it's almost my birthday and
they're still playing baseball? This is not ok.
I see a lot of hoopla about baseball.
Despite my every attempt to never know anything about this game, it sticks itself in front of me when I attempt to scroll through for hockey or basketball content. When it comes to baseball, I’ve got a chip on my shoulder and also one of my front teeth.
As a child I was never one for baseball
I wanted to like baseball. Baseball didn’t like me.
Sure, baseball’s a sport, but people talk about ‘the spirit of the game’ when it comes to baseball. That spectral motherfucker did not like me. In fact, the spirit of baseball taunted me at every turn.
Baseball has brought me nothing but pain.
My first injury as a child happened when an adult tooth, snapped off mere months after it had grown in. I got hit in the face playing catch with my dad. It was a total accident. I remember sitting in the tub afterwards. It was a hot day. I was shaking. My parents were kind. They helped me calm down. Though I would feel completely unnerved every time my tongue touched where my tooth was.
The tooth was screwed. Most of it was gone. The putzy little yellow flake of a stump that remains? That’s been capped ever since.
I can year what you’re saying: It was a freak accident. Freak accident? Nope. That was the spirt of baseball, the spirt of the game.
The next encounter I had with the spirit of the game was an incident on the way to try outs. Back then I had a hockey coach who wanted us to skate faster. He used to shout at us “Put your heads down and suck air!”
Suck air? Put your head down? Imagine this: I go in to coach any seven year old sport and start shouting at children to suck air. Imagine the parents. Back then it didn’t matter. Back then I was committed. I wanted to please. I’d put my head down and start making these terrible exaggerated sucking noises. as I pedaled my bike to practice. I was flying, moving as fast as I could. The sounds I made were astonishing.
Imagine a glass of fountain pop that only gets filled enough to make that terrible end of pop, but lots of ice left sound. That sucking gurblugle with that annoying roiling rattle going on endlessly. Infinitely just enough pop for infinite annoying sounds. Hell on earth sounds. The kind of sounds you witness some weird over eager kid conjuring and feel embarrassed on their behalf. Gla gla gla! I looked like a cartoon goldfish and sounded like a wheezing goat all bug eyed and gasping.
Head down, sucking air, I did not notice the car backing out in front of me.
Away I flew! Up and out against my will!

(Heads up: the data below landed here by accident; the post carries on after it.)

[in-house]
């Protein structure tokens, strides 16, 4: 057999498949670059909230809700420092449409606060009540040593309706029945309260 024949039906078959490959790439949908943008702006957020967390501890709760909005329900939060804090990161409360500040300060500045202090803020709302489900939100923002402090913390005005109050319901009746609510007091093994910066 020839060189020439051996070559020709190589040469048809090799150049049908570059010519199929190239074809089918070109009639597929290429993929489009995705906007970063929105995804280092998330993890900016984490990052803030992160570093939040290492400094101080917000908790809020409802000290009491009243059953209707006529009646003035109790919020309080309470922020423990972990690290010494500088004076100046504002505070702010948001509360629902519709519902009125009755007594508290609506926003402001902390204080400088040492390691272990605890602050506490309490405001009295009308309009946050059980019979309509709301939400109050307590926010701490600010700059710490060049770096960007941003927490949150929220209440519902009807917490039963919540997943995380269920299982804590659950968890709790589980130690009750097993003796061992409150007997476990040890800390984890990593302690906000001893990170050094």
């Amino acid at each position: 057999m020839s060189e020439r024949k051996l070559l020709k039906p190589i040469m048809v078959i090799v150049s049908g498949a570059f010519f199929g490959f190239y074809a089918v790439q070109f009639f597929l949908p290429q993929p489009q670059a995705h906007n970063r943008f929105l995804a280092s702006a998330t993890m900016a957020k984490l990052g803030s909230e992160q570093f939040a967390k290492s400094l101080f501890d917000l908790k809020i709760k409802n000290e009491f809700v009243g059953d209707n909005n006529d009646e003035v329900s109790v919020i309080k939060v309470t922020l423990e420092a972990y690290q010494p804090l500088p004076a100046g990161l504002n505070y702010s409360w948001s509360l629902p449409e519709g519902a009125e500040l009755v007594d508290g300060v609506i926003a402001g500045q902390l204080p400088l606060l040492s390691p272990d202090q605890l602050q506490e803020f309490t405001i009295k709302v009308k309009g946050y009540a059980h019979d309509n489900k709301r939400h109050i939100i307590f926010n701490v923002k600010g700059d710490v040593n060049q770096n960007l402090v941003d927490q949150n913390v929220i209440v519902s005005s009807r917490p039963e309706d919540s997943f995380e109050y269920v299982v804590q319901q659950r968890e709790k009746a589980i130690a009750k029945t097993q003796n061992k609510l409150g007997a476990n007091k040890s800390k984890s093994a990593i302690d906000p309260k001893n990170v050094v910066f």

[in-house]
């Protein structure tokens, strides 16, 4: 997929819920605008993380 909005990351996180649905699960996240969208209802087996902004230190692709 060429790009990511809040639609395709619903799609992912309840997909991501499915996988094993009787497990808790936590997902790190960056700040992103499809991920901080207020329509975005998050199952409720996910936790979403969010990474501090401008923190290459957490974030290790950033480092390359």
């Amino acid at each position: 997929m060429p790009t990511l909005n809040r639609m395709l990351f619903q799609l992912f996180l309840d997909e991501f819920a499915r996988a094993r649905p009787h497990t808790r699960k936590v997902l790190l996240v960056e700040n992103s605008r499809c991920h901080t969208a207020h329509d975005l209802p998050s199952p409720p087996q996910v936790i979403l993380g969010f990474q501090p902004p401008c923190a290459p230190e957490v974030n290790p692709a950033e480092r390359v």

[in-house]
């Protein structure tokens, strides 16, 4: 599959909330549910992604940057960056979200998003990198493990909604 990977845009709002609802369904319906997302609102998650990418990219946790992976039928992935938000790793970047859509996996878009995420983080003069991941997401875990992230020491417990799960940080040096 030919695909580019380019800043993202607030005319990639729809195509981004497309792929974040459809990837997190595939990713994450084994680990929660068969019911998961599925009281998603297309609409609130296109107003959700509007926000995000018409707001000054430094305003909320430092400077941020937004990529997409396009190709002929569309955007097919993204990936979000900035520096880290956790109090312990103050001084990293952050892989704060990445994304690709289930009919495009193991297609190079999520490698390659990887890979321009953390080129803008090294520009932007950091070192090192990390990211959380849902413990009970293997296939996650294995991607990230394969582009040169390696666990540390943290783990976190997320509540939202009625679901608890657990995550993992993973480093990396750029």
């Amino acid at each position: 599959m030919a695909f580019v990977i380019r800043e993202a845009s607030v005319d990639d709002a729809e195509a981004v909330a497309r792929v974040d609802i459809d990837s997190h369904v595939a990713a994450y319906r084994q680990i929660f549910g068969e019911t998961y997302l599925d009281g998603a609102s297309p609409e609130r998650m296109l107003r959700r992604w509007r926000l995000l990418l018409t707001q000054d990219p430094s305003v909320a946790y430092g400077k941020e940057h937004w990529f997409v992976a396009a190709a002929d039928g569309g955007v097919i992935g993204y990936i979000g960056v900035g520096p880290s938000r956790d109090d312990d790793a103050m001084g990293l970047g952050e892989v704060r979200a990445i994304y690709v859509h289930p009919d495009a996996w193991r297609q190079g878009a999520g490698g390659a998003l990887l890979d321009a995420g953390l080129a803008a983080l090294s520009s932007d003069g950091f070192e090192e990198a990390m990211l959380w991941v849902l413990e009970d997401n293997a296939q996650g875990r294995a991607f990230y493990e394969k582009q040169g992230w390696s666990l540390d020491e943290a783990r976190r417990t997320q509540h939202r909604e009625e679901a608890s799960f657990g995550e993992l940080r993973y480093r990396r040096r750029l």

Still sucking air, I popped up and tried to go to practice. I was shaking. My knee that struck the bumper said no. I fell back down and continued to shake.
I blame baseball. How else did that car get there?
It wasn’t the will of God.
It was the will of baseball.
And still I shook.
Finally I made it to a baseball tryout. This may have been a different year than when I hit the car. Memory can be funny that way. The spirit of the game must have warped my mind.
I was walking across the infield when it happened. The coach was hitting balls out for people to catch.
One got caught. I caught it with the side of my head. Or perhaps it caught me. I’m not sure. I do have my suspicions about that coach though. He could put a ball anywhere he wanted and that particular ball ended up exactly where my head happened to be.
The ball hit my head.
I hit the ground.
As I got up I was shaking.
Peter Levine believes that one of the functions of shaking is to help reset the nervous system after something bad happens - like breaking a bone, getting hit by a line drive or riding full tilt into a car bumper. He suggests that when we can shake and be attended to with nurturing and support, we can be more resilient to the inevitable suffering and terrible luck that comes with being human.
So, today, pull a Swifty.
Yeah. You have an opportunity to have a different relationship with your nervous system. The notion? Play with shaking. Shake for a bit. Do it on purpose to see how it impacts you on a felt, sensory level.
That’s the experiment. Consciously make yourself shake. Set a timer. Shake for fifteen seconds. Repeat. Shake for thirty seconds this time.
You don’t need to be hit by a car for this experiment to be interesting.
What sensations do you experience doing this?
What happens if you shake longer?
How long can you shake for?
What sensations linger after?
What direction does this send you - up and out or down and in?